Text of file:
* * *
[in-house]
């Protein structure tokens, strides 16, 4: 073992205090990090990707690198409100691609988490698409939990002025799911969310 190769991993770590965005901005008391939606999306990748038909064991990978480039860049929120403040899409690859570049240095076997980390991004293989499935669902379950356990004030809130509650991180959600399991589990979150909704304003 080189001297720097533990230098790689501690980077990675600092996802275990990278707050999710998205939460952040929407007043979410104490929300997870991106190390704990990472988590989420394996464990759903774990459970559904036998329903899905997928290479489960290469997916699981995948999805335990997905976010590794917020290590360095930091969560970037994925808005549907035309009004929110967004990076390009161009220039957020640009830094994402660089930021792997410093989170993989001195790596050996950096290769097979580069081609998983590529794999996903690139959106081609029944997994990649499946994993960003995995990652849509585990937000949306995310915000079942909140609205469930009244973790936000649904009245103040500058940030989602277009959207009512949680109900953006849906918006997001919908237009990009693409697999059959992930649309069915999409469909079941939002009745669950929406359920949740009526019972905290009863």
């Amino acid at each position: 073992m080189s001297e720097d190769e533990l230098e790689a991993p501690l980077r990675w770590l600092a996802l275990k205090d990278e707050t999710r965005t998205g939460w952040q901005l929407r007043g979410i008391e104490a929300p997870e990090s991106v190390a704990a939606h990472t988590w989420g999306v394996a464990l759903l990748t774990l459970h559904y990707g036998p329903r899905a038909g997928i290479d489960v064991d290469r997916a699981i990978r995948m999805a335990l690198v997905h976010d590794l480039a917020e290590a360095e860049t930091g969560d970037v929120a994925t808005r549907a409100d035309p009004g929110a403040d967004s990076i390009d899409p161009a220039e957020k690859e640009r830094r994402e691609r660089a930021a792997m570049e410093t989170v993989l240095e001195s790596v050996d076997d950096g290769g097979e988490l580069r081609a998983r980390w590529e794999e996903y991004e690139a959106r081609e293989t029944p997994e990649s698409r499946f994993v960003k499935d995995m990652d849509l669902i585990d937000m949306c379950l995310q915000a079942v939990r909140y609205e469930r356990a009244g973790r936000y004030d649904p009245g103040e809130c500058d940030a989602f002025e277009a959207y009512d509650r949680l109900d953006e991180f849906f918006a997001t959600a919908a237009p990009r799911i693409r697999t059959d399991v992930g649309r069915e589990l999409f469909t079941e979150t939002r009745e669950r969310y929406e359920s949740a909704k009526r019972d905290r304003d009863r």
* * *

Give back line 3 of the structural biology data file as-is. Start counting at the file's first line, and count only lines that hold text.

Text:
């Amino acid at each position: 073992m080189s001297e720097d190769e533990l230098e790689a991993p501690l980077r990675w770590l600092a996802l275990k205090d990278e707050t999710r965005t998205g939460w952040q901005l929407r007043g979410i008391e104490a929300p997870e990090s991106v190390a704990a939606h990472t988590w989420g999306v394996a464990l759903l990748t774990l459970h559904y990707g036998p329903r899905a038909g997928i290479d489960v064991d290469r997916a699981i990978r995948m999805a335990l690198v997905h976010d590794l480039a917020e290590a360095e860049t930091g969560d970037v929120a994925t808005r549907a409100d035309p009004g929110a403040d967004s990076i390009d899409p161009a220039e957020k690859e640009r830094r994402e691609r660089a930021a792997m570049e410093t989170v993989l240095e001195s790596v050996d076997d950096g290769g097979e988490l580069r081609a998983r980390w590529e794999e996903y991004e690139a959106r081609e293989t029944p997994e990649s698409r499946f994993v960003k499935d995995m990652d849509l669902i585990d937000m949306c379950l995310q915000a079942v939990r909140y609205e469930r356990a009244g973790r936000y004030d649904p009245g103040e809130c500058d940030a989602f002025e277009a959207y009512d509650r949680l109900d953006e991180f849906f918006a997001t959600a919908a237009p990009r799911i693409r697999t059959d399991v992930g649309r069915e589990l999409f469909t079941e979150t939002r009745e669950r969310y929406e359920s949740a909704k009526r019972d905290r304003d009863r």